35% tariff on rice imports, overhaul of NFA pushed
Slapping an import tariff of 35 percent on rice imports alongside reforms in the agency mandated to stabilize both the supply and prices of the Filipino staple food will help temper rising inflation in the near term, the country’s chief economist said.
Socioeconomic Planning Secretary Ernesto M. Pernia told the Inquirer last week that among the measures that could mitigate rising prices of basic goods included “passing the law that can tarrify rice in lieu of qualitative restriction (QR)” as well as “reforming the National Food Authority to allow timely importation to forestall impending shortages.”
Pernia earlier said the recent upward trend in inflation needed to be closely monitored such that the government needed to implement timely mitigating measures to ensure that prices remained stable after headline inflation rose 3.4 percent year-on-year in March, the fastest rate of increase in prices of basic goods in 28 months.
Inflation averaged 3.1 percent in the first quarter, past the midpoint of the government’s 2 to 4 percent target range for 2017. In contrast, the average inflation rates during the past two years were both below 2 percent.
The Bangko Sentral ng Pilipinas expects further monthly inflation upticks until the third quarter.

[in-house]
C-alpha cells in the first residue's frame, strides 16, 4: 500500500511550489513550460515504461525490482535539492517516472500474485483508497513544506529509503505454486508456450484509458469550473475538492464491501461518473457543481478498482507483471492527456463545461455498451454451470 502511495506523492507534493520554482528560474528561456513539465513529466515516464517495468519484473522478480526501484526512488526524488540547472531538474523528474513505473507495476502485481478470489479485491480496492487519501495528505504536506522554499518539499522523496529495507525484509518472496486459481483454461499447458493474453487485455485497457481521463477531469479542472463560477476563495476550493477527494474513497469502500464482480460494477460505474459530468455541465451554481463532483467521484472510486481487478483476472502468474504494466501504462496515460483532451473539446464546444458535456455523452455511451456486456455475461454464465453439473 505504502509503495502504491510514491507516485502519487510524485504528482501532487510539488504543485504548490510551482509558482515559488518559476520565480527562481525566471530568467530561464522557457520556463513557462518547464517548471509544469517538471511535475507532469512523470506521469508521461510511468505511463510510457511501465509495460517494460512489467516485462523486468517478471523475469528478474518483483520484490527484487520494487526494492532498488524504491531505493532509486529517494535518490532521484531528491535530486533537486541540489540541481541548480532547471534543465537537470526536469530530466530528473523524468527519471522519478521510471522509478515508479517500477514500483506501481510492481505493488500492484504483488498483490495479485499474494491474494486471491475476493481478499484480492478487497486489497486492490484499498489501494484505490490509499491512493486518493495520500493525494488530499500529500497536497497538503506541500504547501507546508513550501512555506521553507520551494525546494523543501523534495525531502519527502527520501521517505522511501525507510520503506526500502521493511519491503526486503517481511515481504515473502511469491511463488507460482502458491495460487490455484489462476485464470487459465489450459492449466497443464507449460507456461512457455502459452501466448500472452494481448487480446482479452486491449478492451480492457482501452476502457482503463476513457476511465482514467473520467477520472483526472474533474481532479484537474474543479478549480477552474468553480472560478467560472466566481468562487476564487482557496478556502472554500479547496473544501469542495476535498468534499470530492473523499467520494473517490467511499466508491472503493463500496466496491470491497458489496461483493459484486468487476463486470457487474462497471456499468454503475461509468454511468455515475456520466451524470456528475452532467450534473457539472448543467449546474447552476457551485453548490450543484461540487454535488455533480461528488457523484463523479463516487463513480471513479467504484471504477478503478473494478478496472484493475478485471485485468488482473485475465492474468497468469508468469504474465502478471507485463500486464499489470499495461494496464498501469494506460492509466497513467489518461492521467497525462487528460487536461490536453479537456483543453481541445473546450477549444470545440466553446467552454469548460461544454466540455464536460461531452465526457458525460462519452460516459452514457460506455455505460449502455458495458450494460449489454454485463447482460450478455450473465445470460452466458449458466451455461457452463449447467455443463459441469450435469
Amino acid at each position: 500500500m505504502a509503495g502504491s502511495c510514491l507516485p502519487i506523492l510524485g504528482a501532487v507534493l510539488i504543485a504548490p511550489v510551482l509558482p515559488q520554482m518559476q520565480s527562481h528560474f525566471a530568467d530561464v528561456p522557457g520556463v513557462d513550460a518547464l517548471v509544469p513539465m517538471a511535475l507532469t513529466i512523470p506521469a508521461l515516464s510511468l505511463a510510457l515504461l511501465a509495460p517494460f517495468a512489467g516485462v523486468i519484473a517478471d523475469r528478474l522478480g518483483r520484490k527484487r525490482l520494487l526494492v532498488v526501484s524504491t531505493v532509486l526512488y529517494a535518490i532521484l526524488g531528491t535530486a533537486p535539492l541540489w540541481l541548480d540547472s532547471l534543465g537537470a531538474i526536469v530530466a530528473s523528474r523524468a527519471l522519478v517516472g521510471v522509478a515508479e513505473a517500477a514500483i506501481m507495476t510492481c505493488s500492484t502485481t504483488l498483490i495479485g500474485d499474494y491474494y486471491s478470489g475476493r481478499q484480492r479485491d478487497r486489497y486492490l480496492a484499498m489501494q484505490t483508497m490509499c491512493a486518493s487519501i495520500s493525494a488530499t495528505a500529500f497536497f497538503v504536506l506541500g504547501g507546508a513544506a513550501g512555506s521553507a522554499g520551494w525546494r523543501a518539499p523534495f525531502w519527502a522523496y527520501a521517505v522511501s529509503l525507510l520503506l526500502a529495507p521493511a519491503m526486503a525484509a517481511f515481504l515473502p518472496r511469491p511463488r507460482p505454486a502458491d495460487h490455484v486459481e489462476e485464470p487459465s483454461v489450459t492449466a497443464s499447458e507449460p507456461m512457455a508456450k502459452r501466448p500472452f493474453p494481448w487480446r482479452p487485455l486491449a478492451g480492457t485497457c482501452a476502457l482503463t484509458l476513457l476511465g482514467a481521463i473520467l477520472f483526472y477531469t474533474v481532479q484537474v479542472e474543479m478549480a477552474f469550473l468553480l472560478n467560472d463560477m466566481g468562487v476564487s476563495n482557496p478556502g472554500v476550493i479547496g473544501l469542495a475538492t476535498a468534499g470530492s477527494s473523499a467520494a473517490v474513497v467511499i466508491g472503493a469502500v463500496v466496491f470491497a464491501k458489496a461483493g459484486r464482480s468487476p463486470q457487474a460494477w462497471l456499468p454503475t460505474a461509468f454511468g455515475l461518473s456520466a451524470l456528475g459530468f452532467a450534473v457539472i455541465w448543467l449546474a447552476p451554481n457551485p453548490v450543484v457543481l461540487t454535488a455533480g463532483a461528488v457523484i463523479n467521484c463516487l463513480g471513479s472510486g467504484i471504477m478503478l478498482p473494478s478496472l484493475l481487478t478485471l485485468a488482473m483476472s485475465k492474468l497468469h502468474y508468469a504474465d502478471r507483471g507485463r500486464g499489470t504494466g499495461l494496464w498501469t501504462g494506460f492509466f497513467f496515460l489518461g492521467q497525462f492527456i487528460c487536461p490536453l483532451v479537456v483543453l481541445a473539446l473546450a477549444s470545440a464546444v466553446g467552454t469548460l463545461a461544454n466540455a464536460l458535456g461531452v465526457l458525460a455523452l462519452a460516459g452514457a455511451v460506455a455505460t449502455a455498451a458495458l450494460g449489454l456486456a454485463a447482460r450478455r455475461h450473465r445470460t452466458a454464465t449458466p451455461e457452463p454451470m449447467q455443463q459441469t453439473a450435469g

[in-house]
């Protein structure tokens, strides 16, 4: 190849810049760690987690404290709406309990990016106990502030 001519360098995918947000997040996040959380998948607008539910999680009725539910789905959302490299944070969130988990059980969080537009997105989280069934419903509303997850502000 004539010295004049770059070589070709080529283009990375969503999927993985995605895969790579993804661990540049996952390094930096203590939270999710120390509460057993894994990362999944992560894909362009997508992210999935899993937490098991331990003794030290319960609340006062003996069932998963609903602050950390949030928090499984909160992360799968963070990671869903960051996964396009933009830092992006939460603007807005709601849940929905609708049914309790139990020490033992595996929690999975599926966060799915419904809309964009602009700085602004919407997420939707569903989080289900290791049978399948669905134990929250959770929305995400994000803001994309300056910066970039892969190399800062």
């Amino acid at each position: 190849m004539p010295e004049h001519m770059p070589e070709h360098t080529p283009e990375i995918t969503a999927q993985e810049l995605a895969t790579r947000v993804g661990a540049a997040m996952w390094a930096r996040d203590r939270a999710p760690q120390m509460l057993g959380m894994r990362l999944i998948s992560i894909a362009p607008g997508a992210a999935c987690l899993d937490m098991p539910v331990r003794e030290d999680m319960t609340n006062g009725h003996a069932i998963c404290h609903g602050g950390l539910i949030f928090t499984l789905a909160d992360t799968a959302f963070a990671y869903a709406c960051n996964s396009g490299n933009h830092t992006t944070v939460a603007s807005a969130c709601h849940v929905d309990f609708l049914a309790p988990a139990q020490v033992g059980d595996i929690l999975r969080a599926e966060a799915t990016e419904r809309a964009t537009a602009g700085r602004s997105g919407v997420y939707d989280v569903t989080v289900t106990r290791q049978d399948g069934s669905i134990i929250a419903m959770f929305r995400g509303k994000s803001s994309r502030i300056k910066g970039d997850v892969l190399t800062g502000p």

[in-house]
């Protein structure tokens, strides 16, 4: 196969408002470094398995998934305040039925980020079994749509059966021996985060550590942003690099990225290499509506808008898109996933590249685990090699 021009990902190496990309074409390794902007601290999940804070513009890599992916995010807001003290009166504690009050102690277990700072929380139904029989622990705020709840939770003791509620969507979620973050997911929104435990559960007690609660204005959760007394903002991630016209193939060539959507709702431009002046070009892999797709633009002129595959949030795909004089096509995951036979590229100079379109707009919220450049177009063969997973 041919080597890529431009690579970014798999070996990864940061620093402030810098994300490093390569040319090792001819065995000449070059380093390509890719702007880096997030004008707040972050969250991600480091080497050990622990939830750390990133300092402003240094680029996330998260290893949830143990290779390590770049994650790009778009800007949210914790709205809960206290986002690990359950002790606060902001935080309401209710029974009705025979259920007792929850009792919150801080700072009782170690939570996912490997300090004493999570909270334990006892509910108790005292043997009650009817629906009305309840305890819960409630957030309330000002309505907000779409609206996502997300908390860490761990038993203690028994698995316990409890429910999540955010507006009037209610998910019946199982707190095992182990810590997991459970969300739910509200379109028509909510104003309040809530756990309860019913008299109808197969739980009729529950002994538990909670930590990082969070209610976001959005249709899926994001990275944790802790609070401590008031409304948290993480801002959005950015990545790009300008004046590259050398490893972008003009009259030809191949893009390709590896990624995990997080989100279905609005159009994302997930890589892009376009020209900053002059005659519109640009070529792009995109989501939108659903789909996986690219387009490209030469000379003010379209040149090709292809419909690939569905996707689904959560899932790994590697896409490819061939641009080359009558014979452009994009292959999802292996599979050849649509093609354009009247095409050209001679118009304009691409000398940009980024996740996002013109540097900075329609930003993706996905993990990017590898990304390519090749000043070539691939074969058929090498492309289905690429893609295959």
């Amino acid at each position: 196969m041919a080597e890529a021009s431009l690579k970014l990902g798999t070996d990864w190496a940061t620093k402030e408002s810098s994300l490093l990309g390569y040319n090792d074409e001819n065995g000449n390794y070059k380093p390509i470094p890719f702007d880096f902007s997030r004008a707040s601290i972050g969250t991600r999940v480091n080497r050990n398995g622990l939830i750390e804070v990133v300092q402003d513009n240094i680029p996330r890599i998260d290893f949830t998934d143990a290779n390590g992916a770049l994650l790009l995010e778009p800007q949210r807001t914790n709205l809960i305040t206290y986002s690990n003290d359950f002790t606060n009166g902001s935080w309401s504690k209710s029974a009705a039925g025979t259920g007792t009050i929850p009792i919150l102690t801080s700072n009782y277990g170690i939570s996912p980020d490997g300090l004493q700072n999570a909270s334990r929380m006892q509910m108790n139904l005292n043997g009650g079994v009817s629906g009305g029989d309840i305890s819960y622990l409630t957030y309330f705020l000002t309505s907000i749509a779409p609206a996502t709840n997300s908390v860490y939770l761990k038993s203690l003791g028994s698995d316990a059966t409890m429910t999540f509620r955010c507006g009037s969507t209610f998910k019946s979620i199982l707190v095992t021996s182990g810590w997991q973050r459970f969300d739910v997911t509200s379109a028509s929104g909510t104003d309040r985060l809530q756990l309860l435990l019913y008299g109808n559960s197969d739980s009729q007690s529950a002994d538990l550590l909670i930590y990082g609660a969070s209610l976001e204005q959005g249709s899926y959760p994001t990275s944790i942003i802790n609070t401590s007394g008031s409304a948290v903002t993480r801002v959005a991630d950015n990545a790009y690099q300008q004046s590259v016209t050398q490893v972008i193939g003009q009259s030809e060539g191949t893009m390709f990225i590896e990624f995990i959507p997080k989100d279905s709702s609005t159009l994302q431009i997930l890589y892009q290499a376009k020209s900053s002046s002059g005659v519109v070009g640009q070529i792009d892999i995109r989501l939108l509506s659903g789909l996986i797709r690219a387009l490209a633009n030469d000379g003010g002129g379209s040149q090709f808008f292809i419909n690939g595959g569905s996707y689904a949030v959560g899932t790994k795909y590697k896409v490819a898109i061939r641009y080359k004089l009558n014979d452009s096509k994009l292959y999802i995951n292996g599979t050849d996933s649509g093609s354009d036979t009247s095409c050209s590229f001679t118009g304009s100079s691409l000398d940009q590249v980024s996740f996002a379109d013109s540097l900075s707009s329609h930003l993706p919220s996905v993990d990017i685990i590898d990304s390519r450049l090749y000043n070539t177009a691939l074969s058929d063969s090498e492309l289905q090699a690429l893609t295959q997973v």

Pernia said the state-planning agency National Economic and Development Authority, which he headed, was amenable to the proposal of state-run think tank Philippine Institute for Development Studies (PIDS) to slap a 35-percent tariff on rice when the import quota system expires by the middle of this year.
Besides tarrification, PIDS was also pitching subsidies to farmers to improve agricultural productivity.
In a policy note published last month titled “Quantitative restriction on rice imports: Issues and alternatives” authored by Roehlano M. Briones, Ivory Myka Galang and Lovely Ann Tolin, the PIDS said there were two policy options that the government could pursue following the expiration of the so-called QR.
“First is to extend the QR for two more years. The second and the preferred option is to pursue tariffication, with revenues earmarked as safety net for rice farmers,” Pids said.
Specifically, a 35-percent tariff rate seems appropriate as a tariff equivalent, according to the PIDS.
Alongside slapping import duty on the Filipino staple food, PIDS proposed to financially support farmers. “A safety net for rice farmers can be as much as P20 billion annually and can be financed entirely by earmarking funds from the tariff revenue.”
According to the PIDS, “tariffication with safety nets will bring down the price of rice and ease the dislocation of rice farmers.”
Pids said that ultimately, removal of the QR would also increase imports and depress palay prices.
Based on PIDS’ projections under a scenario that the QR would be ultimately repealed while imposing a 35-percent tariff on rice, imports were expected to double and reach 4.4 million tons a year on the average from 2017 to 2022.
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